A year on, when a charitable organization discovered this young woman and took her inn for rehabilitation, they showed a documentary to her as to how alcohol affects the foetus in the womb. She then woke up to the realization that her son suffered what is known as the Foetus Alcoholic Syndrome (FAS). At this point, she realized that her son was never intended to pass through this life a severely brain-damaged person.
Historically, the crashing and booming sounds produced by thunder called for sacrifices to Zeus among the ancient Greeks, who interpreted this geographical phenomenon to mean the angry roar of Zeus demanding sacrifices from helpless and sinful devotees or adherents.
The advent of philosophy in Greece, however, brought enlightenment. People began to ask why, where, how and when? What was religious, sacred and perplexing, hitherto, became nonreligious, common and clearer.
Returning to the death of the three urologists (May their souls rest in perfect peace) and the imminent closure of TOR, it is clear that Ghana is completely lost in the labyrinth of the current political and economic world order.
If there were adequate urologists in the country, the late Professor John Quartey, 82, and his colleagues would not go on an outreach programme and perish in the course of duty, and TOR will not be forced to close some of its vital units if it were also not hit by brain drain.
A few years ago, our generation experienced the most disastrous scientific scandal in recent history when His Excellency Thabo Mbeki, the South African president, could not see or acknowledge the link between HIV and AIDS in its sufficiency.
This scientific scandal dictated government policy and shaped the thinking of his people towards HIV/AIDS for sometime with dire consequences.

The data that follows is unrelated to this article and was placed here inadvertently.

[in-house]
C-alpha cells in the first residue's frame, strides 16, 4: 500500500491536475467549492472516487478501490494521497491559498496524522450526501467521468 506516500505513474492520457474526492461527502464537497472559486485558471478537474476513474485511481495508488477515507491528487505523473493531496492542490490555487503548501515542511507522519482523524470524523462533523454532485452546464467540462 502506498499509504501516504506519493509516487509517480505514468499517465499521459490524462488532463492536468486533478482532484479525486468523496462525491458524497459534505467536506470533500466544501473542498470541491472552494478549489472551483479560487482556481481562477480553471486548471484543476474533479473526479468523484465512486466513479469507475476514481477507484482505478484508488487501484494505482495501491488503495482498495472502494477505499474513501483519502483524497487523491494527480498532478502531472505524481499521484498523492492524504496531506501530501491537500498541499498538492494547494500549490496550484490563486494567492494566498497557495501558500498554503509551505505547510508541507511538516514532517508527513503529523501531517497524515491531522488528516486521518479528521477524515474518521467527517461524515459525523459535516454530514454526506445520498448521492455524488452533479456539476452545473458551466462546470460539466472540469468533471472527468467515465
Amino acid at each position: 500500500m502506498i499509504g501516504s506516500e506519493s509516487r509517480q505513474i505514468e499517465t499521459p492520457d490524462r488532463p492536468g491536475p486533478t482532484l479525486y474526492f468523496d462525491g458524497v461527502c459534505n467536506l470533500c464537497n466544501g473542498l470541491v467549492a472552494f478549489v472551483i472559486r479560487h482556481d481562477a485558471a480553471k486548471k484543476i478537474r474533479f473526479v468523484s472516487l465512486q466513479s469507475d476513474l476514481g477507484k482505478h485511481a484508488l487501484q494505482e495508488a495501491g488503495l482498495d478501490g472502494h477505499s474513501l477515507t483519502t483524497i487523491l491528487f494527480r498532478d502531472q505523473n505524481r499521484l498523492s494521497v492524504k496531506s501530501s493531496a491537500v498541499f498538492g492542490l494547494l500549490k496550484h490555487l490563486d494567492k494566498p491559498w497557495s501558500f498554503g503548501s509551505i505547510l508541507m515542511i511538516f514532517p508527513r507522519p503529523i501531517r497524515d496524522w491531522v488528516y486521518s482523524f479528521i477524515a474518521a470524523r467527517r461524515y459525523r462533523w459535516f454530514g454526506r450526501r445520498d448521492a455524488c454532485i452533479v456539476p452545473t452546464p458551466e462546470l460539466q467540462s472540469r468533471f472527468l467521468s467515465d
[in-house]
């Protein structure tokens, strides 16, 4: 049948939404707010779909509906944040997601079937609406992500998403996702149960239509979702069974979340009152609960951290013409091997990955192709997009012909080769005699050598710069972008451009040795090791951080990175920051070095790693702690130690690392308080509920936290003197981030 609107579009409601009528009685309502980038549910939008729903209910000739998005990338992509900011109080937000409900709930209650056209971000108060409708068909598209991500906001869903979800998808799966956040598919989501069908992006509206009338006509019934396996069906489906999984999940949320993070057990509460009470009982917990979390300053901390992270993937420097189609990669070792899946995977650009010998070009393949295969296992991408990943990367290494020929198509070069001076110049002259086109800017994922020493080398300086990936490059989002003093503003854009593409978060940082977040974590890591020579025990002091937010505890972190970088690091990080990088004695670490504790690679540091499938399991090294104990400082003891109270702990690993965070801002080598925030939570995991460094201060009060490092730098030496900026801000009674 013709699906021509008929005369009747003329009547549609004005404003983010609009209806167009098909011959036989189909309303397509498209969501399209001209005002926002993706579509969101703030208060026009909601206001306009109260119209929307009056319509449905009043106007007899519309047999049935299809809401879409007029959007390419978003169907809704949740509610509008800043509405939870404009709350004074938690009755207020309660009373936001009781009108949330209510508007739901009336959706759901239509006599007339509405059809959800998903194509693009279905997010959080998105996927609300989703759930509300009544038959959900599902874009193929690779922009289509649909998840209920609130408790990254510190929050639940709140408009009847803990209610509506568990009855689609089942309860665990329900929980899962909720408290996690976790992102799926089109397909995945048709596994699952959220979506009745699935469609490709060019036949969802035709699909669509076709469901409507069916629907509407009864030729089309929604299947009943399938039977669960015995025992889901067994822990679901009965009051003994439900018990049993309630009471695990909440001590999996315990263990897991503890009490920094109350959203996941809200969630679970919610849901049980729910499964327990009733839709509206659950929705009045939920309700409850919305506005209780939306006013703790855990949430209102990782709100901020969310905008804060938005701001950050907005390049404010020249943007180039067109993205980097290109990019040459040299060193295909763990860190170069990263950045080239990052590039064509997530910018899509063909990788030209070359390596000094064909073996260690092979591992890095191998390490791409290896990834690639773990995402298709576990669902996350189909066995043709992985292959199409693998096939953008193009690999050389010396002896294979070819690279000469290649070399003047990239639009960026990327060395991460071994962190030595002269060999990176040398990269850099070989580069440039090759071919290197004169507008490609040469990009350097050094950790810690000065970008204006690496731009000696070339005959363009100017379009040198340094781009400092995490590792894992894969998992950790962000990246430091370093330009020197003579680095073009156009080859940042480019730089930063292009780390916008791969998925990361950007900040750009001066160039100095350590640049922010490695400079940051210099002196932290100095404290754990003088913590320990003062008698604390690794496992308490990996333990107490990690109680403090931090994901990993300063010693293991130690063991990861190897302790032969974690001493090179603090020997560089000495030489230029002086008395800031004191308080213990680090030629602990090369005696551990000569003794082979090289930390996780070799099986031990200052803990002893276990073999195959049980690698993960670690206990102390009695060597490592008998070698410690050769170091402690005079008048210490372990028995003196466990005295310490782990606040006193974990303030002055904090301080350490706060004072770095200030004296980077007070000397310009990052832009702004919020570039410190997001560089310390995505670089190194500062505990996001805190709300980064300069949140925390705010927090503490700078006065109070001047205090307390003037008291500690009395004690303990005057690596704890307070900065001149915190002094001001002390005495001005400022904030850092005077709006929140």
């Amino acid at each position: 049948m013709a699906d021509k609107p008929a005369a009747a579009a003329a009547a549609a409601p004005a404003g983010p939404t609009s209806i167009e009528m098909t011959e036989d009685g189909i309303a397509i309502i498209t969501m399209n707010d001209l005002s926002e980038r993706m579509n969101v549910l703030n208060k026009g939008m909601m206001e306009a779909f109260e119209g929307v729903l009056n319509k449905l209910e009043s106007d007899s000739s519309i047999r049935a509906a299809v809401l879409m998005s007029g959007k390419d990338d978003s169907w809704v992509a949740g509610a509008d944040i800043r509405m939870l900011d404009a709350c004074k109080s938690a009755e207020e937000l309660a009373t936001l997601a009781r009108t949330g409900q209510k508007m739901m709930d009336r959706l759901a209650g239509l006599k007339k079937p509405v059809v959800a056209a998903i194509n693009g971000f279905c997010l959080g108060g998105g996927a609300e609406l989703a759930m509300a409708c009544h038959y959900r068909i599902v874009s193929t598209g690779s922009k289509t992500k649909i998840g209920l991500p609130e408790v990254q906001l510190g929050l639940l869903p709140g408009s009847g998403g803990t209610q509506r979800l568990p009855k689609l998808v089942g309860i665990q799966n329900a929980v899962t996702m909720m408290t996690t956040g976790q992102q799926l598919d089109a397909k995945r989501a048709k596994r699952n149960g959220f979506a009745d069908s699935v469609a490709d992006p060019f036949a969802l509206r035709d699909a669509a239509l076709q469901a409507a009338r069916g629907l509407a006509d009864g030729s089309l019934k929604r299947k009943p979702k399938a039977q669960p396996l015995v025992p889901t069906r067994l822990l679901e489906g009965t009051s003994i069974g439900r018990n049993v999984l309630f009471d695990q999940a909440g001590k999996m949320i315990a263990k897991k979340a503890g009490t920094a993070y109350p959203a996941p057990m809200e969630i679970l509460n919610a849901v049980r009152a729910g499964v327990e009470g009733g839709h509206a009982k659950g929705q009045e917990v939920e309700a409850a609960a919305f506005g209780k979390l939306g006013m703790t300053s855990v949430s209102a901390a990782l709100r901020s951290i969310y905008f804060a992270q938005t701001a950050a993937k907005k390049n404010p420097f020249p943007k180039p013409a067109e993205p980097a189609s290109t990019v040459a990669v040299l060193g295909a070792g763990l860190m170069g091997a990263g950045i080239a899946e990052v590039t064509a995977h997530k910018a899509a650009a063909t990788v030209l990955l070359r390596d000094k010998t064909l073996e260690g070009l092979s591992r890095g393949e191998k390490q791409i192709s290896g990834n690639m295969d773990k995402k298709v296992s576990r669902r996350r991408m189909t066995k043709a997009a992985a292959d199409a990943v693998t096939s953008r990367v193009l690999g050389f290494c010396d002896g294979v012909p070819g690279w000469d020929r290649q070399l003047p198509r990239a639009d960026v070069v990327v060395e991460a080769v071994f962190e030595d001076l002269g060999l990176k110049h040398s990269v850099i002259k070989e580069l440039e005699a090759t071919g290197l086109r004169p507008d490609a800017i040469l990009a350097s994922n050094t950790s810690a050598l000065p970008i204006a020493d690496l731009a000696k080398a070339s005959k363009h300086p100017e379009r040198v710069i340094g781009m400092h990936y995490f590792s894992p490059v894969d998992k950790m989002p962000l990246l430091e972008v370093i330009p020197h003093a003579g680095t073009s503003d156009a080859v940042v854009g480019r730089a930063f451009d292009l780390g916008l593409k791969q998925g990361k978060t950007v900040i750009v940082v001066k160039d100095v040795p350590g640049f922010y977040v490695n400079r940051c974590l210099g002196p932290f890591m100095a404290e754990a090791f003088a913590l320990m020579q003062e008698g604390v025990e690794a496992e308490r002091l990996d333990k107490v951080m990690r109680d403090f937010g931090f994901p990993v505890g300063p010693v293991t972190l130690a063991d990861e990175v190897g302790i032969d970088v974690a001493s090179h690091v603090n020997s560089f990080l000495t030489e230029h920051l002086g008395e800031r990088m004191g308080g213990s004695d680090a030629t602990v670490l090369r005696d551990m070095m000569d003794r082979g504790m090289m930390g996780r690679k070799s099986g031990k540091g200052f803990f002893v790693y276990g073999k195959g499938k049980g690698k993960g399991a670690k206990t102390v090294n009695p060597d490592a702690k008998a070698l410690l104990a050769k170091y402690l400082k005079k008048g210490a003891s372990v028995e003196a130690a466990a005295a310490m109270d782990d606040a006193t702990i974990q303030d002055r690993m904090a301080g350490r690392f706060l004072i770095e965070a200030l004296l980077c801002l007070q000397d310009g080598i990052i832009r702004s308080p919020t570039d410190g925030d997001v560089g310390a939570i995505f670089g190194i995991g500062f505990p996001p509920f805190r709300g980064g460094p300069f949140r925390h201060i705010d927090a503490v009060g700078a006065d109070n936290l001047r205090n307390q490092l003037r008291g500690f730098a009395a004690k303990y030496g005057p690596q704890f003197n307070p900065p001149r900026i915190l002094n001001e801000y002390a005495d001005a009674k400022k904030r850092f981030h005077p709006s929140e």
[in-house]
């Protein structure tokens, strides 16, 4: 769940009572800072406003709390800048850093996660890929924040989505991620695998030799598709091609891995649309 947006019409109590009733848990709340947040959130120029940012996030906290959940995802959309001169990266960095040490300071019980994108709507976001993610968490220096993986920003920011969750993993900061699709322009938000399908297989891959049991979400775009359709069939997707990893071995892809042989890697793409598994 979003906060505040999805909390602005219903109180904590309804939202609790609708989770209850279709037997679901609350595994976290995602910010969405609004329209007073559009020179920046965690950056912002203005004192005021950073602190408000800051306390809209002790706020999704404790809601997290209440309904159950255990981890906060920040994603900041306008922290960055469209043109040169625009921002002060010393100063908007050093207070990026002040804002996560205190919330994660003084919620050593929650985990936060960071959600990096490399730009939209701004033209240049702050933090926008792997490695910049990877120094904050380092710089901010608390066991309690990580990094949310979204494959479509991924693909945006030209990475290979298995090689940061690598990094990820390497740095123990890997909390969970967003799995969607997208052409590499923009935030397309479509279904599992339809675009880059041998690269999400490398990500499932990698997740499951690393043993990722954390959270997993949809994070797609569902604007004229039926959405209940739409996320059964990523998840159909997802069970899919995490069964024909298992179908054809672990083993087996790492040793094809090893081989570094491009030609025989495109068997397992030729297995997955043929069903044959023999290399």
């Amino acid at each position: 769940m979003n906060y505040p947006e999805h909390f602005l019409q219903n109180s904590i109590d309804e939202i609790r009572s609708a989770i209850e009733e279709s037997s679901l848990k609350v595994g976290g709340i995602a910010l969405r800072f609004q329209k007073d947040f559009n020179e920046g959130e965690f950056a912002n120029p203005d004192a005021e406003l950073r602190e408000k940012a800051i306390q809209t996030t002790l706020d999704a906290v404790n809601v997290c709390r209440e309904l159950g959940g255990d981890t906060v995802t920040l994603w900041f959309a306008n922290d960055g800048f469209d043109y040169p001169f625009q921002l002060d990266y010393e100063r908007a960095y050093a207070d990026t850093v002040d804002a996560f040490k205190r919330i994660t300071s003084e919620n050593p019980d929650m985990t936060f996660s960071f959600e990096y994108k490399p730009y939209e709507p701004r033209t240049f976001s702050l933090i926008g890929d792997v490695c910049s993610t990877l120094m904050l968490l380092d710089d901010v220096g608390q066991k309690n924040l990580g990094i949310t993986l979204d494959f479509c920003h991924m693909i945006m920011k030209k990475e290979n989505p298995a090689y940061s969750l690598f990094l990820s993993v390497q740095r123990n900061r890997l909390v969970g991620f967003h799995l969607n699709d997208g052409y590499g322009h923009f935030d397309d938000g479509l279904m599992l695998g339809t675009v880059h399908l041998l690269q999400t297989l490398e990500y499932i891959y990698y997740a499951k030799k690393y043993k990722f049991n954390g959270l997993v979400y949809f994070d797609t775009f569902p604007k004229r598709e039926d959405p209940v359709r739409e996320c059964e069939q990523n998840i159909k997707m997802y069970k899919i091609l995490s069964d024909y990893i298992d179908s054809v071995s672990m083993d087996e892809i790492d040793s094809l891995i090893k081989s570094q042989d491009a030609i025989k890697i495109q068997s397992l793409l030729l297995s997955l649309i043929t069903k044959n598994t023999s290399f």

These two events from South Africa among others, explain how both religion and politics affect our lives even though we may not be religious or political in the sense of these words.
It is, therefore, essential for our policy makers to understand the dynamics of the current global political and economic order, in which our country and other Third Word economies are enmeshed. By doing this, they will be able to fashion out sustainable policies that will be responsive to our needs as a nation rather than wallow in the belief that we need divine intervention to avert a disaster as result of a clear policy failure which from all indications is unlimited to TOR.
Everyday the statistics confirm my opinion on how Africa is caught up in a vicious circle of exploitation. The slave trade took away the strong and the most able for the agrarian European and American economies. Today, the best brains and the most talented are being plundered for the benefit of the information societies with high demands for technical knowledge and expertise with blatant disregard for international agreements and cooperation.